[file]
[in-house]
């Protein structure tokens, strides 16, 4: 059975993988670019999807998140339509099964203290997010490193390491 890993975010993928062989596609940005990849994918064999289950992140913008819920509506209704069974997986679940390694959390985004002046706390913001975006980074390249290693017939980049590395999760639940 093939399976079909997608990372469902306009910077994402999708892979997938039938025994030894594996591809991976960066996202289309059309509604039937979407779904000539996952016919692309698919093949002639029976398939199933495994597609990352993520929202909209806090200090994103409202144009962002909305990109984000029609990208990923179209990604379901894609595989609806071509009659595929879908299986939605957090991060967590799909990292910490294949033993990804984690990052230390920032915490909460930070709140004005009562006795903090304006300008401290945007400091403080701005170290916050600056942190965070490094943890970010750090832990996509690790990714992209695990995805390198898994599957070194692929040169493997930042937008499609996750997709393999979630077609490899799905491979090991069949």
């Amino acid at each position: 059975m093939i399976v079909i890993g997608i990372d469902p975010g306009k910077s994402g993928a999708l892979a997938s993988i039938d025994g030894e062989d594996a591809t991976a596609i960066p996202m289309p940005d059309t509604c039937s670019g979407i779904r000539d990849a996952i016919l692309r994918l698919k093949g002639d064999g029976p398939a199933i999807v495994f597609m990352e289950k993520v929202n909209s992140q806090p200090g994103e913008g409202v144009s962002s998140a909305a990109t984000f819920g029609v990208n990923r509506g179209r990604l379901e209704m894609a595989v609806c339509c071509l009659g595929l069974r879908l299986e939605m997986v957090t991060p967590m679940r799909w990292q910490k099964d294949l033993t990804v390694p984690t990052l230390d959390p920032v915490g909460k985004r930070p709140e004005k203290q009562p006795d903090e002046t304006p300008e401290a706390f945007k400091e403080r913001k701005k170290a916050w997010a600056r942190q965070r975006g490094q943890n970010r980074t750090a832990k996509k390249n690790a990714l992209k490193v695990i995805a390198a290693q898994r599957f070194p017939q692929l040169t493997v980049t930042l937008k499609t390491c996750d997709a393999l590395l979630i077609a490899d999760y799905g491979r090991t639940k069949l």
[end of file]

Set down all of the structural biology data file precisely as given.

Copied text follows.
[in-house]
């Protein structure tokens, strides 16, 4: 059975993988670019999807998140339509099964203290997010490193390491 890993975010993928062989596609940005990849994918064999289950992140913008819920509506209704069974997986679940390694959390985004002046706390913001975006980074390249290693017939980049590395999760639940 093939399976079909997608990372469902306009910077994402999708892979997938039938025994030894594996591809991976960066996202289309059309509604039937979407779904000539996952016919692309698919093949002639029976398939199933495994597609990352993520929202909209806090200090994103409202144009962002909305990109984000029609990208990923179209990604379901894609595989609806071509009659595929879908299986939605957090991060967590799909990292910490294949033993990804984690990052230390920032915490909460930070709140004005009562006795903090304006300008401290945007400091403080701005170290916050600056942190965070490094943890970010750090832990996509690790990714992209695990995805390198898994599957070194692929040169493997930042937008499609996750997709393999979630077609490899799905491979090991069949």
């Amino acid at each position: 059975m093939i399976v079909i890993g997608i990372d469902p975010g306009k910077s994402g993928a999708l892979a997938s993988i039938d025994g030894e062989d594996a591809t991976a596609i960066p996202m289309p940005d059309t509604c039937s670019g979407i779904r000539d990849a996952i016919l692309r994918l698919k093949g002639d064999g029976p398939a199933i999807v495994f597609m990352e289950k993520v929202n909209s992140q806090p200090g994103e913008g409202v144009s962002s998140a909305a990109t984000f819920g029609v990208n990923r509506g179209r990604l379901e209704m894609a595989v609806c339509c071509l009659g595929l069974r879908l299986e939605m997986v957090t991060p967590m679940r799909w990292q910490k099964d294949l033993t990804v390694p984690t990052l230390d959390p920032v915490g909460k985004r930070p709140e004005k203290q009562p006795d903090e002046t304006p300008e401290a706390f945007k400091e403080r913001k701005k170290a916050w997010a600056r942190q965070r975006g490094q943890n970010r980074t750090a832990k996509k390249n690790a990714l992209k490193v695990i995805a390198a290693q898994r599957f070194p017939q692929l040169t493997v980049t930042l937008k499609t390491c996750d997709a393999l590395l979630i077609a490899d999760y799905g491979r090991t639940k069949l």